FORWARD ARTS FOUNDATION:When did you start writing poetry and what drew you into it?
TRACY K. SMITH: I loved reading and listening to poems as a child, but I became serious about learning to write them upon encountering Seamus Heaney’s ‘Digging’ in a college English class. I loved how Heaney’s use of rhythm and vivid, visceral language taught me to feel at home in a place and time I did not already know. Reading poems was a way of feeling transported and enlarged. Writing poems taught me to look closely at things; it rendered the world anew, full of occasions for awe, consolation and delight.
FAF:Please talk about your development as a writer of poetry. When did you first feel like a poet?
TKS: I wanted to believe I was a poet back at age 10, when it seemed that Emily Dickinson was speaking only to me, in a language the two of us shared. But poetry became something urgent for me, a tool for living, when, at 22, I lost my mother to cancer. Writing poems was, and remains, my way of grappling with the many unanswerable questions that arise from being alive.
FAF: What does being shortlisted for the Forward Prizes mean for you?
TKS: As an American, I’m honoured and grateful that readers in the UK have found something of value in my poems. As a reader of poetry, it means more than I can say to be shortlisted for a prize associated with so many poets whose work is indispensable to the English language.
FAF:Please tell us something about the creation of your shortlisted collection, from first words to final book. Does it mark a departure or change from your earlier work? Which poems in this collection are most important to you?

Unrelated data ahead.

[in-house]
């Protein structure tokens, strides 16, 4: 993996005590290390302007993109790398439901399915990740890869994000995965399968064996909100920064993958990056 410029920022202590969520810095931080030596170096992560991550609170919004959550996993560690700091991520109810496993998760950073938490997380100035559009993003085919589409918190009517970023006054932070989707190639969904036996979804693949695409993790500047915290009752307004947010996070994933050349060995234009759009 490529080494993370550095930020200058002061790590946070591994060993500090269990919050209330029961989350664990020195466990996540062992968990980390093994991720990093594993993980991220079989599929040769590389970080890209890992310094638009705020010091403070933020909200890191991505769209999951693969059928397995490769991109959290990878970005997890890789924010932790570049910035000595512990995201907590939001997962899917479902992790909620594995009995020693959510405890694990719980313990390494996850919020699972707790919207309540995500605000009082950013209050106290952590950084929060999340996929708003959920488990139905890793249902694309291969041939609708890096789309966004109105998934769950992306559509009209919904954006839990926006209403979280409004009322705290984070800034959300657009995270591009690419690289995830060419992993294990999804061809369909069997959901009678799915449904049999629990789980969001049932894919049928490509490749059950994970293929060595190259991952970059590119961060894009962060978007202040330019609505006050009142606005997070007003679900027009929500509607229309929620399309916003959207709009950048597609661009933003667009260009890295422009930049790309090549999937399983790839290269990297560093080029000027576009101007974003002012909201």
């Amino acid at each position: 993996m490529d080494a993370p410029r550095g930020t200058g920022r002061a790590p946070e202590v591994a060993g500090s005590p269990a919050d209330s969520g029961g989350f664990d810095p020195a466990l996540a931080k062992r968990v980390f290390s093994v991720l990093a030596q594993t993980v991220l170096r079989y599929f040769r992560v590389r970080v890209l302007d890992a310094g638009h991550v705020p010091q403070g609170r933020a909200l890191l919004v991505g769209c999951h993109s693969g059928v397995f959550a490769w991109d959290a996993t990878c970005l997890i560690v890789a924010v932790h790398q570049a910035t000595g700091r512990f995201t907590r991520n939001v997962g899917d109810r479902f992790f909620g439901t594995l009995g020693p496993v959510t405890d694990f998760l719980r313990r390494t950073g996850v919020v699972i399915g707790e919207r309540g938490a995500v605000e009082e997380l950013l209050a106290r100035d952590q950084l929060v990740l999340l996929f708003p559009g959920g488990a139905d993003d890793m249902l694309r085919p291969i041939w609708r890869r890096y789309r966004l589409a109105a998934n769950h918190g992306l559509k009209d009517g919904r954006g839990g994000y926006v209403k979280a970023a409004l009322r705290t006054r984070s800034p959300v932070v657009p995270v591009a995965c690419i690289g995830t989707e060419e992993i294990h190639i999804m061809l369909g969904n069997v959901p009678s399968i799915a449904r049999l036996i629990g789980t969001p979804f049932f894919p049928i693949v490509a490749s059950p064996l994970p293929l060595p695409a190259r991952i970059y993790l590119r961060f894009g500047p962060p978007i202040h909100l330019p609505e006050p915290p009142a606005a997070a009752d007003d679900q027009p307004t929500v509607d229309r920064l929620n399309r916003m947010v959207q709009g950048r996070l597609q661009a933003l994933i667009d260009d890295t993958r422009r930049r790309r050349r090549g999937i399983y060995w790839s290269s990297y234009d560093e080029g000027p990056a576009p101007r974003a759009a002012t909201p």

TKS: I see Wade in the Water as a meditation on compassion. The poems looking back toward crises in American history are listening for what those moments might have to say to the time in which I am living and raising children. I wanted to imagine that there might be a way to bring the vocabulary of love to bear upon the various moral crises of 21st Century. If my last collection of poems was looking out to the universe and forward to an imagined future, this one is looking earthward and backward.
FAF:Which poets do you admire most and what do you value in their work?
TKS: I love the moral vision of Claudia Rankine, the music and vigor of Kevin Young, the inventiveness and hope of Eve L. Ewing, the lyrical philosophy of Linda Gregg, the courage of Danez Smith. And I will never stop marvelling at Lucille Clifton’s cosmic and communal vision, and Elizabeth Bishop’s ability to see through the physical world into a vocabulary of vulnerability and need.
FAF:What is next for you as a poet?
TKS: I am writing the libretto for an opera called Castor and Patience, which will premier in 2020 at the Cincinnati Opera. And I’m co-translating the work of contemporary Chinese poet Yi Lei.
FAF:What advice would you give to anyone starting out in poetry today?
TKS: I found that a tremendous freedom became available to me as a writer when I began to ask the questions in my poems that I was not equipped to answer.